Hello, my name is Jason, and I was scared to be a dad. You know the scene. You’ve seen it a million times in movies, or more specifically, Lifetime movies. The pregnancy test sits on the counter. The couple waits for it to turn blue, reveal a blue + symbol, or see 2 thin pink stripes that will rock their world—something along those lines. And then, boom!
The blue + symbol fades in, and they rejoice. They may joke about being nervous about having a baby (ha!), but ultimately, they’re just thrilled for the precious moment they discovered their family of 2 would become a family of 3. Now picture one half of that couple in a state of pure bliss and the other half looking pale, bending over to attempt the retrieval of blood flow back into his brain—anything to avoid a possible concussion from headbutting the bathroom walls, and passing out. It’s precisely the image I have in mind when I look back to that “magical” moment we learned we were pregnant.
For the record, I dislike the “We are pregnant” catchphrase. It’s like if I replace the roof of the house, then my wife goes, “We put a new roof on the house.” Girl, you didn’t risk your life up there! It was all me. Anyway, that’s how I feel about pregnancy.
If this sounds like something you’ve experienced or just a mere projection of what you might experience soon, don’t worry. You are not alone. Let me see if I can help you.
Fear of fatherhood
Before I continue, I must tell you that I love my son more than anything else in the entire world. I want to issue this disclaimer because when I tell you what my feelings were at the time of his conception, I may seem like a callous and heartless narcissist. Granted, it might be slightly right, but even the most loving, caring parents can go through periods of complete and utterly selfish terror.
My wife and I tried to get her pregnant for 8 months. It took us a while. It got to a point where I assumed the universe was telling me I’d make a terrible father. Great! I wasn’t really into the idea of having kids anyway, so I didn’t want to try in the first place. In general, I was the one who was always less inclined to meet any of the “life milestones.” I didn’t want to have kids. Period. So this time, I had put my foot down. And then, after a few choice words, I picked my foot back up and we started giving it a shot.
Here we were, in the bathroom, staring at this plastic wand, collectively placing more emotional pressure on it than we had put on any inanimate object in our entire lives. The 2 minutes it took for it to turn positive felt way longer than the SATs I took back in high school.
My whole future flashed before my eyes. My acting career hadn’t yet reached a point where it would make sense for me to be the breadwinner. It wouldn’t sustain us, which meant that I would have to be a stay-at-home dad! Would I be able to take care of someone other than myself? Could I change a diaper? Multiple diapers? What if I dropped the kid? What if I let him or her try a sip of beer, and he or she becomes an alcoholic? What if I pass along my genetic inability to save money, and they end up homeless at 65 because they couldn’t plan for their retirement? Do I even know the words to The Itsy, Bitsy Spider?!?!?!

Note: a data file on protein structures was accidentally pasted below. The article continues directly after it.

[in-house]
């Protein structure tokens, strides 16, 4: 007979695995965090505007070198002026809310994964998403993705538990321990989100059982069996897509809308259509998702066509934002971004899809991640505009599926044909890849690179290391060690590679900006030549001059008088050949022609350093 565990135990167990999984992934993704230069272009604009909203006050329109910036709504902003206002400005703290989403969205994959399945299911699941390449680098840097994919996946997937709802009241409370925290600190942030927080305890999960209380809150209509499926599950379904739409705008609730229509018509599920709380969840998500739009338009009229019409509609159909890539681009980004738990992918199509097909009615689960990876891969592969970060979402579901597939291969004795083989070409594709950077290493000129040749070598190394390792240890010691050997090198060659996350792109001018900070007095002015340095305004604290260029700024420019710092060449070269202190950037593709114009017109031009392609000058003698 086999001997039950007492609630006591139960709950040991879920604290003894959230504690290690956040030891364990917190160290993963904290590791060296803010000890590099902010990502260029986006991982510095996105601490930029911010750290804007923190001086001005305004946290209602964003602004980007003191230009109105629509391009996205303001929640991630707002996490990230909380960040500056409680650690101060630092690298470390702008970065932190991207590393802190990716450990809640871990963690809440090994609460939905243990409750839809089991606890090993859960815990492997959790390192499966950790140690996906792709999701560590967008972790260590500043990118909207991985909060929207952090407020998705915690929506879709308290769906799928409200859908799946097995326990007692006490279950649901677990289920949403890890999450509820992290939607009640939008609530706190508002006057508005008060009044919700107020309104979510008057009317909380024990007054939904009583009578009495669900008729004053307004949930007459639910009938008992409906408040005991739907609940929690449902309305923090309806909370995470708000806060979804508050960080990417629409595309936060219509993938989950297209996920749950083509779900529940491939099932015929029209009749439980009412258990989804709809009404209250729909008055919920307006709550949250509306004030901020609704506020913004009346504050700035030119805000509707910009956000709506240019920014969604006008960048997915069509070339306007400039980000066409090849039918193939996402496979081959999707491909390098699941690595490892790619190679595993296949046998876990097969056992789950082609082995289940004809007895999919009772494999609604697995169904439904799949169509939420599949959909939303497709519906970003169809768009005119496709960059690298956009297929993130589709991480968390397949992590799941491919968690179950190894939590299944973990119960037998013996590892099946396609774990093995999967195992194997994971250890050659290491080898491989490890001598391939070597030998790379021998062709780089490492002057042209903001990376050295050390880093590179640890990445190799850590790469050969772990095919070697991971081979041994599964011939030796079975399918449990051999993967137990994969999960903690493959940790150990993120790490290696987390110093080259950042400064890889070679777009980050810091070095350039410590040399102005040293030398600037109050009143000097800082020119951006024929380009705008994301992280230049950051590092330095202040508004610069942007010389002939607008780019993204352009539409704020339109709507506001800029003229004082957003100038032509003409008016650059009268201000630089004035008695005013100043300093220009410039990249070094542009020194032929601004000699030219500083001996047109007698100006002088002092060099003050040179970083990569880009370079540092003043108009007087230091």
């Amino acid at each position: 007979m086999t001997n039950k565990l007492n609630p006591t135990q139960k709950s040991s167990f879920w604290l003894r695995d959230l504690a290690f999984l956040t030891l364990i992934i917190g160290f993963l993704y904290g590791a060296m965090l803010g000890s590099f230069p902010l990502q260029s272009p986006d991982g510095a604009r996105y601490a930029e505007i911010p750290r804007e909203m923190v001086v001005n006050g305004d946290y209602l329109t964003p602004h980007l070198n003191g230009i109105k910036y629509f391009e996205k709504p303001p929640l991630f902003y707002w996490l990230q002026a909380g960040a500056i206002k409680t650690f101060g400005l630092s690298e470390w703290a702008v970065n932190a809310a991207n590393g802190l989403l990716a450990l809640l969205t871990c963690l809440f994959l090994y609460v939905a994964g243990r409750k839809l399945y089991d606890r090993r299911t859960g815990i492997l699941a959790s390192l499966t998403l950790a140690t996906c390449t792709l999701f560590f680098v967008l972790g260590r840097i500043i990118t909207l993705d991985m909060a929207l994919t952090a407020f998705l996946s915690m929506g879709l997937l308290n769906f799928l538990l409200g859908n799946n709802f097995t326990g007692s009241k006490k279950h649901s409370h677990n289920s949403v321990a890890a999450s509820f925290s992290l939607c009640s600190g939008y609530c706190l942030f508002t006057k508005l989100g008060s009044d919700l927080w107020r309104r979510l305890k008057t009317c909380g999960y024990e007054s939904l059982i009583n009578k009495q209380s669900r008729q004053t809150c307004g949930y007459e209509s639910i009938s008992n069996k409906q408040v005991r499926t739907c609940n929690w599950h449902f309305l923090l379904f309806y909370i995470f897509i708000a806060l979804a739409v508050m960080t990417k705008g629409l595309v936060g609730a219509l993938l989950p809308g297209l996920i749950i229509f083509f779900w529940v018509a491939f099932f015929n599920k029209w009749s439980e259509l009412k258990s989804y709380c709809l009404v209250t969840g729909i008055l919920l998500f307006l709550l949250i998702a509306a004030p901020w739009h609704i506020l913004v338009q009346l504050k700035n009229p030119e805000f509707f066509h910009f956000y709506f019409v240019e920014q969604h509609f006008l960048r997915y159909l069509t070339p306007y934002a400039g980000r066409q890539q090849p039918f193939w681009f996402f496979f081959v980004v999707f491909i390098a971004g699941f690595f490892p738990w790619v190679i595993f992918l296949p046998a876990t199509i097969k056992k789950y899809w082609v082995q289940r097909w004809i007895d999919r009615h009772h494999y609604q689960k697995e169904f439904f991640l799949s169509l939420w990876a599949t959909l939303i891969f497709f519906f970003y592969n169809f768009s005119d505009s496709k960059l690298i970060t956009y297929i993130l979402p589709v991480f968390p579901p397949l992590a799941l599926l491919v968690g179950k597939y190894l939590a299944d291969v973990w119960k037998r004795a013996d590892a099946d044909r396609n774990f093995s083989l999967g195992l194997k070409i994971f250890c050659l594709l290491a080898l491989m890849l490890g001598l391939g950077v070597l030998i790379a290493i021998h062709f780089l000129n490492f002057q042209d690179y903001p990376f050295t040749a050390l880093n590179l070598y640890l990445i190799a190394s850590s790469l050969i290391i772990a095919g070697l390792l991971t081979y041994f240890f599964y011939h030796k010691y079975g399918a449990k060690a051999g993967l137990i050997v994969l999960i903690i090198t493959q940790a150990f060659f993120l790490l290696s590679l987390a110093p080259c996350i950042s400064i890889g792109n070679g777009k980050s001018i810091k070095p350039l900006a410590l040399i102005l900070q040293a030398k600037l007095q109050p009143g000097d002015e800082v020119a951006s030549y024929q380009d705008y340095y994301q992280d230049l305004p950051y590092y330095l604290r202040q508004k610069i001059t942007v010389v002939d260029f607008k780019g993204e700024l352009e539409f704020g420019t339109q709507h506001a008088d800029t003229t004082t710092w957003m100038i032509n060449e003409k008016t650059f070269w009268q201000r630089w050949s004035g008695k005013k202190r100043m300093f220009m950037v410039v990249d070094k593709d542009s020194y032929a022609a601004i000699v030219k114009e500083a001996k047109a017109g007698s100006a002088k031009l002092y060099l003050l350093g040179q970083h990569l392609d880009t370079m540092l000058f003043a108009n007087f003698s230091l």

I was spiraling. And this was all just before I found out my wife was pregnant. The moment after, I stayed numb with fear and a fake smile plastered on my face. I felt so alien pretending to have a normal, happy human reaction to this bit of life-changing news. I obviously couldn’t pull it off. My wife asked me if I needed to lie down—a classic fear-of-becoming-a-dad syndrome.
How to deal with becoming a father
The test results are in; the strip turns blue or whatever it turns to. (At that moment, for me, the color of the strip is the absolute last thing I’d remember.) You’re now about to become a father. Once you pick yourself up from the floor, you will have a myriad of emotions all centered around “HOLY %$#%!”
You pull yourself together, for fear that you will anger your significant other, and come to terms with the situation. So begins the next phase of terror, the pregnancy itself.
Once I came to grips with the fact that the baby was on its way, whether I liked it or not, I had to figure out how to deal with becoming a father. I was able to pull myself up by the Baby Bjorn straps and dig right into the work at hand the best way I could.
The greatest medicine to quell the fears of a new father-to-be is what I like to call “jobs.” In between bouts of severe anxiety, I found moments of fun building a crib, painting some walls, and assembling the coolest stroller we could afford. I figured that I might go down as a terrible dad, but at least an outsider would be able to tell others that did it with flair.